We are independent & ad-supported. We may earn a commission for purchases made through our links.
Advertiser Disclosure
Our website is an independent, advertising-supported platform. We provide our content free of charge to our readers, and to keep it that way, we rely on revenue generated through advertisements and affiliate partnerships. This means that when you click on certain links on our site and make a purchase, we may earn a commission. Learn more.
How We Make Money
We sustain our operations through affiliate commissions and advertising. If you click on an affiliate link and make a purchase, we may receive a commission from the merchant at no additional cost to you. We also display advertisements on our website, which help generate revenue to support our work and keep our content free for readers. Our editorial team operates independently of our advertising and affiliate partnerships to ensure that our content remains unbiased and focused on providing you with the best information and recommendations based on thorough research and honest evaluations. To remain transparent, we’ve provided a list of our current affiliate partners here.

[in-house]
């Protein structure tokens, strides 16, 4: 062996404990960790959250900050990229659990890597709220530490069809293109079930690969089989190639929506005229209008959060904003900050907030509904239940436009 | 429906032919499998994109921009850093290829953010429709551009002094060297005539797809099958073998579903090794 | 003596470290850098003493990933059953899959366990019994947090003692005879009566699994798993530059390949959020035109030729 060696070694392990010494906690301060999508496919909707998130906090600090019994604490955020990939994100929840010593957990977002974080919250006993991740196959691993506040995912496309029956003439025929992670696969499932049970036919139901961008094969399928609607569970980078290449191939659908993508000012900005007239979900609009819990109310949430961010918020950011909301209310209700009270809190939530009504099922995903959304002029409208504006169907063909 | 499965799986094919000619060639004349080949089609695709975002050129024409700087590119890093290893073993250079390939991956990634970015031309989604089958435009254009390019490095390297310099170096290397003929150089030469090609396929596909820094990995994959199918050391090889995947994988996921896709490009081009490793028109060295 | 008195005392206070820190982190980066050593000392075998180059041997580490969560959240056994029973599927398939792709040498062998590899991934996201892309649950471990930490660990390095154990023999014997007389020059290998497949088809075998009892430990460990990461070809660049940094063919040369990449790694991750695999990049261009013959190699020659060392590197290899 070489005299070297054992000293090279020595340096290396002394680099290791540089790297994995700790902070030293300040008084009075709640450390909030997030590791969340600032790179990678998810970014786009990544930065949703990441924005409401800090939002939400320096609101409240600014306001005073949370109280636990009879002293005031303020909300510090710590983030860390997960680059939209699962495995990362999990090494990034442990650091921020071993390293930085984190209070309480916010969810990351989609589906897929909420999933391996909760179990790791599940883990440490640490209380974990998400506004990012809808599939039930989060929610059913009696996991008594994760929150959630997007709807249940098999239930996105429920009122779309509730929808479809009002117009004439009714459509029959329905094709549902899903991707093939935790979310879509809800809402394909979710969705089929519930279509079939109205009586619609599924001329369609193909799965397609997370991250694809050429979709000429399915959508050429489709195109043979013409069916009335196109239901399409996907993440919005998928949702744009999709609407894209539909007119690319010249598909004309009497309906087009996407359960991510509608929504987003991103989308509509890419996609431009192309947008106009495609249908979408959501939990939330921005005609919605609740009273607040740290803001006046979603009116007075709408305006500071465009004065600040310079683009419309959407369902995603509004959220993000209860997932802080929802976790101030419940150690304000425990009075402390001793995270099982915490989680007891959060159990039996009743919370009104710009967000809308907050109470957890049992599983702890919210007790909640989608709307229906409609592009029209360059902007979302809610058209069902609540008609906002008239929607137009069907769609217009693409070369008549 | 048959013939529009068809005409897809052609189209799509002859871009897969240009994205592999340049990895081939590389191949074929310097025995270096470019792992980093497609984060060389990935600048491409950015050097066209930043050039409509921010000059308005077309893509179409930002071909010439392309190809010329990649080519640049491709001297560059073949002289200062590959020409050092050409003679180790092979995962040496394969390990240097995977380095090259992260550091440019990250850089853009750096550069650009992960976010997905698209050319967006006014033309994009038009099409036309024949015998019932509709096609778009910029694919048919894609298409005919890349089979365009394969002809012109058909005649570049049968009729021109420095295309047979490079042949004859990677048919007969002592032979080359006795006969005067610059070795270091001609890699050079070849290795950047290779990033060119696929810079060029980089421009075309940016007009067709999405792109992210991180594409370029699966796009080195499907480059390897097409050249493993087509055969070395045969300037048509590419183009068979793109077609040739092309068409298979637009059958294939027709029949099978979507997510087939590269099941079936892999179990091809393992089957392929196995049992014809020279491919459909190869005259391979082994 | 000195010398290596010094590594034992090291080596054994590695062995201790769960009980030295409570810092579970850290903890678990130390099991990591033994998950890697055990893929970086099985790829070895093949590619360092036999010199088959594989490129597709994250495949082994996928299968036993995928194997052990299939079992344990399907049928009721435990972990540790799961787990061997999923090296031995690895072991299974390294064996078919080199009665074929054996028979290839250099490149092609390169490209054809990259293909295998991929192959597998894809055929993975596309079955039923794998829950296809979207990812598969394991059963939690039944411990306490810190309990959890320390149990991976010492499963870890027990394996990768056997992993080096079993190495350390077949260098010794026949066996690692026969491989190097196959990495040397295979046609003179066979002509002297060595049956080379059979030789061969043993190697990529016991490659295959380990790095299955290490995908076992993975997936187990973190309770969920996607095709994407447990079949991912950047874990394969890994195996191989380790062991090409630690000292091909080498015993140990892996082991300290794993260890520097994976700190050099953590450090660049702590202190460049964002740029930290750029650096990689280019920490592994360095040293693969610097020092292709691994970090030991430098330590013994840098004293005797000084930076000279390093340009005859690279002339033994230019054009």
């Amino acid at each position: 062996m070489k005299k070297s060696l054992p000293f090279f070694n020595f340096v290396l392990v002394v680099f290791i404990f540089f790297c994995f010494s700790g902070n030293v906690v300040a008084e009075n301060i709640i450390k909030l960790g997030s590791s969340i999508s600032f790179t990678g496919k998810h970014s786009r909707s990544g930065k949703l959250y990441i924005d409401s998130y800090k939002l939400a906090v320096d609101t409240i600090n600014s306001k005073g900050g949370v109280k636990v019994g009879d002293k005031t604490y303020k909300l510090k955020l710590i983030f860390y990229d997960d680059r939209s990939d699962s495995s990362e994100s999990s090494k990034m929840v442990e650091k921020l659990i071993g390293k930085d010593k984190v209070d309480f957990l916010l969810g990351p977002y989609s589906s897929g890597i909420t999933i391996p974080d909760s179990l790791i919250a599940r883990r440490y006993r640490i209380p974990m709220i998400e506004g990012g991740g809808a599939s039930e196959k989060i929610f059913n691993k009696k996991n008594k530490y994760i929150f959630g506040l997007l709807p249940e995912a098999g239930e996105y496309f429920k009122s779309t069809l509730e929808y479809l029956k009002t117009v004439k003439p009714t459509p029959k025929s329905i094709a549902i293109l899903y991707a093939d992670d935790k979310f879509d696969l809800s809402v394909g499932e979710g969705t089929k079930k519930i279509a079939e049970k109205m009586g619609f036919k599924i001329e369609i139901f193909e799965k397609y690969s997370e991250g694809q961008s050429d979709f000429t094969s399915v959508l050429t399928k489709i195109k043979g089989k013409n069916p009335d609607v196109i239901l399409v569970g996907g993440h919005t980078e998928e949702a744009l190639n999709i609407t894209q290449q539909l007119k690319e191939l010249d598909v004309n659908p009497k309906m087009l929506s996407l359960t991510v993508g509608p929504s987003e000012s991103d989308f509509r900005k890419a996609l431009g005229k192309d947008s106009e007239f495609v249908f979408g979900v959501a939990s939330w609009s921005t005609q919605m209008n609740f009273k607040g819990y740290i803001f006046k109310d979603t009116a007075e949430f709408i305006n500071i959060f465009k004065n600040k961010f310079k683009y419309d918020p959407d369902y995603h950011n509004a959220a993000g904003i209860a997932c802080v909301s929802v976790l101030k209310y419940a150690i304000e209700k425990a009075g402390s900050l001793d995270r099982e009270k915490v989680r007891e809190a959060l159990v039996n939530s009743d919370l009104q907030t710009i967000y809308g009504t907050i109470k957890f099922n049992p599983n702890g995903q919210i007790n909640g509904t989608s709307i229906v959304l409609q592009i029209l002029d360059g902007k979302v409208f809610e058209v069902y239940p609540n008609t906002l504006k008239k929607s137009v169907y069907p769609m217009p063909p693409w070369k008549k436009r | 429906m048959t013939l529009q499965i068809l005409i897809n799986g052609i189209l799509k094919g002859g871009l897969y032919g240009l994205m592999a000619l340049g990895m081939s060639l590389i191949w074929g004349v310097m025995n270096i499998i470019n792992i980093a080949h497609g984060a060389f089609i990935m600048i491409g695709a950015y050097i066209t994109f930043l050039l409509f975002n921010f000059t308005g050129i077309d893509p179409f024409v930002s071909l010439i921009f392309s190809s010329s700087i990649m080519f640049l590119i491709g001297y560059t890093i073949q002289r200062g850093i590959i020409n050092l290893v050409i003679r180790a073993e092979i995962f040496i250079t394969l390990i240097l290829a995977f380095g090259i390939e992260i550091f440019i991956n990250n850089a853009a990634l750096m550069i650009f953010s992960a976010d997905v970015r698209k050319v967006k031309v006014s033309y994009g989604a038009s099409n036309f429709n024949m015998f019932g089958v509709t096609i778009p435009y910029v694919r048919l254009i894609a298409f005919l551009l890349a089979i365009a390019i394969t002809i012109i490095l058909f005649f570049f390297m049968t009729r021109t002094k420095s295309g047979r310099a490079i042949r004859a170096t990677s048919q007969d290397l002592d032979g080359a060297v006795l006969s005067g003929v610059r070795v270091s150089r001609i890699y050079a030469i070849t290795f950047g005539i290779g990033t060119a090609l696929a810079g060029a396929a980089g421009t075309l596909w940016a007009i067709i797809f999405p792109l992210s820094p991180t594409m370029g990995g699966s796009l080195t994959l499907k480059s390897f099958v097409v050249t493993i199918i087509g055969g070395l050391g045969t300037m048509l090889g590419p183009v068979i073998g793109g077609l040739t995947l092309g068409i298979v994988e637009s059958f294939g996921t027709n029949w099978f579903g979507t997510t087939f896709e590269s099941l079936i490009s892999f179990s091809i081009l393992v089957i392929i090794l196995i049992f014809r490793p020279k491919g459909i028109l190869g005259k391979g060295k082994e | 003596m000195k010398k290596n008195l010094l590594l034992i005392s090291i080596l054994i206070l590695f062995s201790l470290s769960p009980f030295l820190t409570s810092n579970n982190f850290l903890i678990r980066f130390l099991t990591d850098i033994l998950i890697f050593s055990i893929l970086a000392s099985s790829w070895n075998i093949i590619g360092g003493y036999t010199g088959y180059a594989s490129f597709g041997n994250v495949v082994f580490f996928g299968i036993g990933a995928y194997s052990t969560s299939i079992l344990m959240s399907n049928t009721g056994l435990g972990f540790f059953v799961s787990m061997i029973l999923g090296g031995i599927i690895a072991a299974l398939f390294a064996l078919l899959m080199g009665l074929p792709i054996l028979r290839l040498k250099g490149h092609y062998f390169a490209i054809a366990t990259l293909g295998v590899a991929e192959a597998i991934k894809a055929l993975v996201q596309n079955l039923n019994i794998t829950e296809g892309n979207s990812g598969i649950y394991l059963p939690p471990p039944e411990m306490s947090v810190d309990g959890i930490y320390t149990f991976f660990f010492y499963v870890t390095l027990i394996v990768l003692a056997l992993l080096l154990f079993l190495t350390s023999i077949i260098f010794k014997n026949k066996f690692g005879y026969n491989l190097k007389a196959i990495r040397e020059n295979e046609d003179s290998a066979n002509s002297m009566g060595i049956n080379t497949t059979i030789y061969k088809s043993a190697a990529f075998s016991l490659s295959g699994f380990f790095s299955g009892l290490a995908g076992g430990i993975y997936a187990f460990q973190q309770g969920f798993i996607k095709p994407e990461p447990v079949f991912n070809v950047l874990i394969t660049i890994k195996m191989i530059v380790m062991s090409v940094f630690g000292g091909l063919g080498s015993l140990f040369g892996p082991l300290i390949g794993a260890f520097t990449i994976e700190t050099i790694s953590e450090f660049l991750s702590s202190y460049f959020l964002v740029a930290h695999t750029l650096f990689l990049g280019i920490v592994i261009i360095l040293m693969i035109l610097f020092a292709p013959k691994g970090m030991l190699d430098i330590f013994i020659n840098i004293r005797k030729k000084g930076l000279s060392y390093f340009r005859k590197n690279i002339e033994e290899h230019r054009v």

What Is Cognitive Behavioral Family Therapy?

By C. Webb
Updated Mar 03, 2024
Our promise to you
The Health Board is dedicated to creating trustworthy, high-quality content that always prioritizes transparency, integrity, and inclusivity above all else. Our ensure that our content creation and review process includes rigorous fact-checking, evidence-based, and continual updates to ensure accuracy and reliability.

Our Promise to you

Founded in 2002, our company has been a trusted resource for readers seeking informative and engaging content. Our dedication to quality remains unwavering—and will never change. We follow a strict editorial policy, ensuring that our content is authored by highly qualified professionals and edited by subject matter experts. This guarantees that everything we publish is objective, accurate, and trustworthy.

Over the years, we've refined our approach to cover a wide range of topics, providing readers with reliable and practical advice to enhance their knowledge and skills. That's why millions of readers turn to us each year. Join us in celebrating the joy of learning, guided by standards you can trust.

Editorial Standards

At The Health Board, we are committed to creating content that you can trust. Our editorial process is designed to ensure that every piece of content we publish is accurate, reliable, and informative.

Our team of experienced writers and editors follows a strict set of guidelines to ensure the highest quality content. We conduct thorough research, fact-check all information, and rely on credible sources to back up our claims. Our content is reviewed by subject-matter experts to ensure accuracy and clarity.

We believe in transparency and maintain editorial independence from our advertisers. Our team does not receive direct compensation from advertisers, allowing us to create unbiased content that prioritizes your interests.